It’s a bit weird but true. The main thing is that whenever you take your iPhone, iPad with you, your device is connected to your iTunes via GPS, when you connect your device with iTunes it copies a file of GPS into the Operating System’s folder and after that when your PC gets connected to the web it sends the IMEI of your device to satellite and you get caught !!! We got to thank to Pete Warden and Alasdair Allan who researched on it and came to the result while they have also released an application to know your recorded moments.

Tracking With iPhone 4
O’Reilly’s were the one who caught both of them for an interview, below is the interview:

What information is being recorded?

All iPhones appear to log your location to a file called “consolidated.db.” This contains latitude-longitude coordinates along with a timestamp. The coordinates aren’t always exact, but they are pretty detailed. There can be tens of thousands of data points in this file, and it appears the collection started with iOS 4, so there’s typically around a year’s worth of information at this point. Our best guess is that the location is determined by cell-tower triangulation, and the timing of the recording is erratic, with a widely varying frequency of updates that may be triggered by traveling between cells or activity on the phone itself.

Who has access to this data?

Don’t panic. As we discuss in the video, there’s no immediate harm that would seem to come from the availability of this data. Nor is there evidence to suggest this data is leaving your custody. But why this data is stored and how Apple intends to use it — or not — are important questions that need to be explored.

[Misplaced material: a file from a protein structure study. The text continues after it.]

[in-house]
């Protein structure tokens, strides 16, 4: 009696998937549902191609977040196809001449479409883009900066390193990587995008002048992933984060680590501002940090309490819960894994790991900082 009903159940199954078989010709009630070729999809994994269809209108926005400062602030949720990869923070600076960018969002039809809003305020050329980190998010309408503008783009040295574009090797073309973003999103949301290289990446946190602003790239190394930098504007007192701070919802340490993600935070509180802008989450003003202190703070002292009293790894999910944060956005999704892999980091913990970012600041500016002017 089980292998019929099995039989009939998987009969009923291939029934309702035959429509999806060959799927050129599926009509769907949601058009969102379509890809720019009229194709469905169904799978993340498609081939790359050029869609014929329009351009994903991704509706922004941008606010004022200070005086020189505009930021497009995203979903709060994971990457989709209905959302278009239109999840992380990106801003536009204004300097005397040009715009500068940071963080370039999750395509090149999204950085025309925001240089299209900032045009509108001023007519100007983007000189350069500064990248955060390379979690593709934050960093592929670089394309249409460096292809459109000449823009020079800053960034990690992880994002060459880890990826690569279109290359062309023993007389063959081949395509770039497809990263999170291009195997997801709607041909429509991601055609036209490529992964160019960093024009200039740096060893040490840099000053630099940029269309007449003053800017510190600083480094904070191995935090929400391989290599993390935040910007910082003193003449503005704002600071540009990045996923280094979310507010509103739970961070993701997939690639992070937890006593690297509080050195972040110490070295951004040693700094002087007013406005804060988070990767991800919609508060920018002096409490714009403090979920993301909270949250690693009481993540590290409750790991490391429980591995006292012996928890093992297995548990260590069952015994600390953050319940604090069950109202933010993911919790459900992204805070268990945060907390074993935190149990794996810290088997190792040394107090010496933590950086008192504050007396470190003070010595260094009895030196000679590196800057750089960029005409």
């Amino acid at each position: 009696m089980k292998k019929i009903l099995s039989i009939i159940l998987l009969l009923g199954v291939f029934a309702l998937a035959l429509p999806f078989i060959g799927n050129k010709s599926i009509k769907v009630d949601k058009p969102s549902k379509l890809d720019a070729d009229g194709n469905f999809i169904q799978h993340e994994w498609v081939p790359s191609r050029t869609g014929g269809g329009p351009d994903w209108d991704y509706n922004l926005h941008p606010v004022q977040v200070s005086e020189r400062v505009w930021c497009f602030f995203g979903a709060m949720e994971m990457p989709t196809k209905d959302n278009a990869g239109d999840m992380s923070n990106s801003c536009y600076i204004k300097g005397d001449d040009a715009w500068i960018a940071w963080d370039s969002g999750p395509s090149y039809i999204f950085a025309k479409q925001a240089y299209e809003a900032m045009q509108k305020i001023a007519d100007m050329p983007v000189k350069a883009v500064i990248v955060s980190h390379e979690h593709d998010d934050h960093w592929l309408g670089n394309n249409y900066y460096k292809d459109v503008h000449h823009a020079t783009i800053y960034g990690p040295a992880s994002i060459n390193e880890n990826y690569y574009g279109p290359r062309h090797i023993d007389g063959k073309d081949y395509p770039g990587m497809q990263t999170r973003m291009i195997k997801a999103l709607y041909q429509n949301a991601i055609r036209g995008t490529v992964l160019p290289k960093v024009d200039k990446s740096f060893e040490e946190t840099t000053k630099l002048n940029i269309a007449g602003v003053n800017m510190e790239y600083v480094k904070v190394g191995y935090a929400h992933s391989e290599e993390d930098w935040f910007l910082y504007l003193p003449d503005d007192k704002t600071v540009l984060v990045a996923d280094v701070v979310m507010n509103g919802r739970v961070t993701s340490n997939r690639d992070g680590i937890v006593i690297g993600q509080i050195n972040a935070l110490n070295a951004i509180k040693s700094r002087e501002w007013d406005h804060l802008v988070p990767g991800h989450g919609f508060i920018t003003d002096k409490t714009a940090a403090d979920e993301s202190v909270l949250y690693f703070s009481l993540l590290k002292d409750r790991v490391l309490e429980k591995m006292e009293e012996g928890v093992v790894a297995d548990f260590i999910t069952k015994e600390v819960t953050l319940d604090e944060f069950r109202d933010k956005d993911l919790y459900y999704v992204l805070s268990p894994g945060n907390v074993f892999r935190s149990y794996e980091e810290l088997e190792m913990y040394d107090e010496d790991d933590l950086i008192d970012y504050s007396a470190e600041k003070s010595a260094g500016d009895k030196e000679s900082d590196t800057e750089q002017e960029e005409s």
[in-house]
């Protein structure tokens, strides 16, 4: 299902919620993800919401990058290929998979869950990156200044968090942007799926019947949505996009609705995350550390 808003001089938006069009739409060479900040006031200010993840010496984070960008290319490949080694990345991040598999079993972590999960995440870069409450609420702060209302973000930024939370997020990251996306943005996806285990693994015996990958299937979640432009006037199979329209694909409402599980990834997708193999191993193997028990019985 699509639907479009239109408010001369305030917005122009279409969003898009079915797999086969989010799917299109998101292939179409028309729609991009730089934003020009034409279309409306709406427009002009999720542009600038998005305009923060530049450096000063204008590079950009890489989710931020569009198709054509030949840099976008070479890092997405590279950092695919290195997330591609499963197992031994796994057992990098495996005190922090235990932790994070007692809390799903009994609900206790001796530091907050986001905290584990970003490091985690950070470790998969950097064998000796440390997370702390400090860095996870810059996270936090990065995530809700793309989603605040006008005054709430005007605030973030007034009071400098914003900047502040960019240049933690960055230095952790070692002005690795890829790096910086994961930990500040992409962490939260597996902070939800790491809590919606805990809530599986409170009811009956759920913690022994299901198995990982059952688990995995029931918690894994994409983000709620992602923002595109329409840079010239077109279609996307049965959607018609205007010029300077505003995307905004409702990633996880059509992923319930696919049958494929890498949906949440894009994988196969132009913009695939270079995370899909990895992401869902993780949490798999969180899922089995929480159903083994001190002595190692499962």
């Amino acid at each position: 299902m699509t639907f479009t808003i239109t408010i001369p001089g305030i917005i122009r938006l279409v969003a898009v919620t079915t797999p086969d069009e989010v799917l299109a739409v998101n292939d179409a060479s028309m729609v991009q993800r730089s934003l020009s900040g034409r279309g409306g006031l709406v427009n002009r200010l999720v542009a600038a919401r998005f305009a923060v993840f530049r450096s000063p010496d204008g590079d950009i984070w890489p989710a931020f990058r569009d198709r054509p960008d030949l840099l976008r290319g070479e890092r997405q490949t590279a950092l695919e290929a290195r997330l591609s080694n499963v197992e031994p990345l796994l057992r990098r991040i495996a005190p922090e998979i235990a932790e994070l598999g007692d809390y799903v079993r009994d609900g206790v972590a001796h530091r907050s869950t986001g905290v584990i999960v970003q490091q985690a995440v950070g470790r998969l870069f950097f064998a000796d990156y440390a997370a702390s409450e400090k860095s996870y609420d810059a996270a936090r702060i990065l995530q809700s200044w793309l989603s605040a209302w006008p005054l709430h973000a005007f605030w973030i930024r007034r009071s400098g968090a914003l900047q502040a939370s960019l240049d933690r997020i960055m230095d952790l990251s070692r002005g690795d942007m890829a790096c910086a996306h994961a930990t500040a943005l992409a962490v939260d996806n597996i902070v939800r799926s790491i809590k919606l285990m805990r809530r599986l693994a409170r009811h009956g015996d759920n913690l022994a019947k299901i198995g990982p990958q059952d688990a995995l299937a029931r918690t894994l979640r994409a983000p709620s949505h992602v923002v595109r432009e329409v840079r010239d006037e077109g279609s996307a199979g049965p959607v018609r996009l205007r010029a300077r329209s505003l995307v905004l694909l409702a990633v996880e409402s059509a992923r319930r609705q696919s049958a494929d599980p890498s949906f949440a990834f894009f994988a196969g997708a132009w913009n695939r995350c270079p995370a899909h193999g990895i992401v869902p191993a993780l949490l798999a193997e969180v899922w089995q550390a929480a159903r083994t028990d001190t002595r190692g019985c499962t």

What are the implications of this location data?

The cell phone companies have always had this data, but it takes a court order to access it. Now this information is sitting in plain view, unprotected from the world. Beyond this, there is even more data that we have yet to look at in depth.

For example, in my own case I (Alasdair) discovered a list of hundreds of thousands of wireless access points that my iPhone has been in range of during the last year.

How can you look at your own data?

We have built an application that helps you look at your own data. It’s available at petewarden.github.com/iPhoneTracker along with the source code and deeper technical information.

What can you do about this?

An immediate step you can take is to encrypt your backups through iTunes (click on your device within iTunes and then check “Encrypt iPhone Backup” under the “Options” area).

Video:

via [O’Reilly]